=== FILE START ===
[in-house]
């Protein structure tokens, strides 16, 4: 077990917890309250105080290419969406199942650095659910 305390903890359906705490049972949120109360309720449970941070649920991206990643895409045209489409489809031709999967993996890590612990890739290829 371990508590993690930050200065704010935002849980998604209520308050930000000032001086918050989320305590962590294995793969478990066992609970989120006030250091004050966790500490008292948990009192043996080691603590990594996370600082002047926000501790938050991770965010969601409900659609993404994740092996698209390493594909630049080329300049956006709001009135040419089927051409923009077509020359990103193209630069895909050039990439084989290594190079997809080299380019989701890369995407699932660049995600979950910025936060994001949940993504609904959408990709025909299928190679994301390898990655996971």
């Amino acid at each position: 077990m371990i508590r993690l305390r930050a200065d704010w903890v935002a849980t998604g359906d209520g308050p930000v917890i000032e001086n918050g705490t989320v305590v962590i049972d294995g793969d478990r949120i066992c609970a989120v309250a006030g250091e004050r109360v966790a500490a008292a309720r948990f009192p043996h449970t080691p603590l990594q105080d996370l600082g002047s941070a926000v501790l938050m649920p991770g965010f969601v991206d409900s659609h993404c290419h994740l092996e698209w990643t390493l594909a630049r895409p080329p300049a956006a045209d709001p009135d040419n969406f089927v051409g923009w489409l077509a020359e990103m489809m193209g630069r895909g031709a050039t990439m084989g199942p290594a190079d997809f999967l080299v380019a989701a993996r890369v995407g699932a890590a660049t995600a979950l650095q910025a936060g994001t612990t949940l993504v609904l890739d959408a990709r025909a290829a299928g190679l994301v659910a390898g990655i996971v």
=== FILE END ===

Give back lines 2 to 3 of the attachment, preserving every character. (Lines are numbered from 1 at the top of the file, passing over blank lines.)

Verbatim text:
């Protein structure tokens, strides 16, 4: 077990917890309250105080290419969406199942650095659910 305390903890359906705490049972949120109360309720449970941070649920991206990643895409045209489409489809031709999967993996890590612990890739290829 371990508590993690930050200065704010935002849980998604209520308050930000000032001086918050989320305590962590294995793969478990066992609970989120006030250091004050966790500490008292948990009192043996080691603590990594996370600082002047926000501790938050991770965010969601409900659609993404994740092996698209390493594909630049080329300049956006709001009135040419089927051409923009077509020359990103193209630069895909050039990439084989290594190079997809080299380019989701890369995407699932660049995600979950910025936060994001949940993504609904959408990709025909299928190679994301390898990655996971």
């Amino acid at each position: 077990m371990i508590r993690l305390r930050a200065d704010w903890v935002a849980t998604g359906d209520g308050p930000v917890i000032e001086n918050g705490t989320v305590v962590i049972d294995g793969d478990r949120i066992c609970a989120v309250a006030g250091e004050r109360v966790a500490a008292a309720r948990f009192p043996h449970t080691p603590l990594q105080d996370l600082g002047s941070a926000v501790l938050m649920p991770g965010f969601v991206d409900s659609h993404c290419h994740l092996e698209w990643t390493l594909a630049r895409p080329p300049a956006a045209d709001p009135d040419n969406f089927v051409g923009w489409l077509a020359e990103m489809m193209g630069r895909g031709a050039t990439m084989g199942p290594a190079d997809f999967l080299v380019a989701a993996r890369v995407g699932a890590a660049t995600a979950l650095q910025a936060g994001t612990t949940l993504v609904l890739d959408a990709r025909a290829a299928g190679l994301v659910a390898g990655i996971v």